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When you check the country of origin label on the products, you may find the label “Made in PRC”. But not everyone is clear about what PRC means. They may have some misconception about it.
Actually, these products are manufactured and imported from China. But why are they labeled Made in PRC rather than Made in China? Are there any differences? If you care about the origin of the country label, take a deep look at these issues in the following.
PRC is an abbreviation of the People’s Republic of China, the official name of China. “Made in PRC” is a country of origin label on the product and its packages, which is used by some Chinese manufacturers in recent times.
In general, the country of origin label is mandatory for all products imported and sold in most countries. It is used to inform the ultimate purchaser in which the imported goods are produced.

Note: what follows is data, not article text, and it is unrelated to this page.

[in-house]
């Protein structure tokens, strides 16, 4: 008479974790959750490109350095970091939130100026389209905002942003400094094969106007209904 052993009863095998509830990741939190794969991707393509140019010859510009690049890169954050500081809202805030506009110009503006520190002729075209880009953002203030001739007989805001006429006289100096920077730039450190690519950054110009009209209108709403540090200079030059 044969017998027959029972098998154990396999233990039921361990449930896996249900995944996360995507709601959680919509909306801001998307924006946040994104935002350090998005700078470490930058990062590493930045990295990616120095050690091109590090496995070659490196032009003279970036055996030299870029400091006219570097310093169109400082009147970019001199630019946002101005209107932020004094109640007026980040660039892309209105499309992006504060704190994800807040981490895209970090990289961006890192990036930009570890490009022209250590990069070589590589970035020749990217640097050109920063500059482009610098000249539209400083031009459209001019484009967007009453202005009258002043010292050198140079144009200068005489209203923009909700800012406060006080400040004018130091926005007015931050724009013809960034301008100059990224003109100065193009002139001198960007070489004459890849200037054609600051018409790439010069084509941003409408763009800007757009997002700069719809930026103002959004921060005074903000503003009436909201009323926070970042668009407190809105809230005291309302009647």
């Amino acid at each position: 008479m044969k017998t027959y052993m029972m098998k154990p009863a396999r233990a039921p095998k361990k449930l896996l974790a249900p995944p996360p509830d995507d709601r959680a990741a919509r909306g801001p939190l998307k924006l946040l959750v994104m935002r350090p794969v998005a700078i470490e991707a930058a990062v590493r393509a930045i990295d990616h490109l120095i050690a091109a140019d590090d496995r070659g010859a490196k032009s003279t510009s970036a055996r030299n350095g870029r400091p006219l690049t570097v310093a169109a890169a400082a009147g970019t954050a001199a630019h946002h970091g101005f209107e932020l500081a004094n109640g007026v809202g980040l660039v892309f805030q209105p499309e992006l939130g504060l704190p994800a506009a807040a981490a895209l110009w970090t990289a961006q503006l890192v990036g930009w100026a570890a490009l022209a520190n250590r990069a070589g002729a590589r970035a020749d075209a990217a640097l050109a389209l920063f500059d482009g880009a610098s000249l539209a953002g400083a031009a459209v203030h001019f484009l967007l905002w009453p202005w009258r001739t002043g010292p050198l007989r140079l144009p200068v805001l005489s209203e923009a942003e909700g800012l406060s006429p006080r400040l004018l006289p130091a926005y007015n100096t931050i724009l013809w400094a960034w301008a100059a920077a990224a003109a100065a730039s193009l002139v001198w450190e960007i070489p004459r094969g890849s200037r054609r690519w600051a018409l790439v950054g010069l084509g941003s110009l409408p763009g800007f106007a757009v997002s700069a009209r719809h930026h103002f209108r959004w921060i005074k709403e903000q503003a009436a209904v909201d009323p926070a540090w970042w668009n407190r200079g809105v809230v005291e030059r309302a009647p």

Previously, Made in China is a more familiar label for most people. But beginning in 2013, the use of “made in PRC” is becoming ever more common on products manufactured in China. We can also witness different terms such as “Made in PRC” or “Made in PROC” or the “Made in the People’s Republic of China” in many different products from China.
Many people regard Chinese goods to be of low quality previously. This stereotype is changing but still exists. It is not only untrue but also creates a great challenge for Chinese manufacturers to market their brands.
For some Chinese manufacturers, using “Made in PRC” is a marketing strategy to bypass the public negative attitude concerning the quality of Chinese goods due to the “Made in China” label.
China is a global supplier, and such perceptions seriously damage its reputation and adversely affect its exports. This misunderstanding is widely spread across various geographical regions. Made in PRC provides this quick and easy solution to address this issue.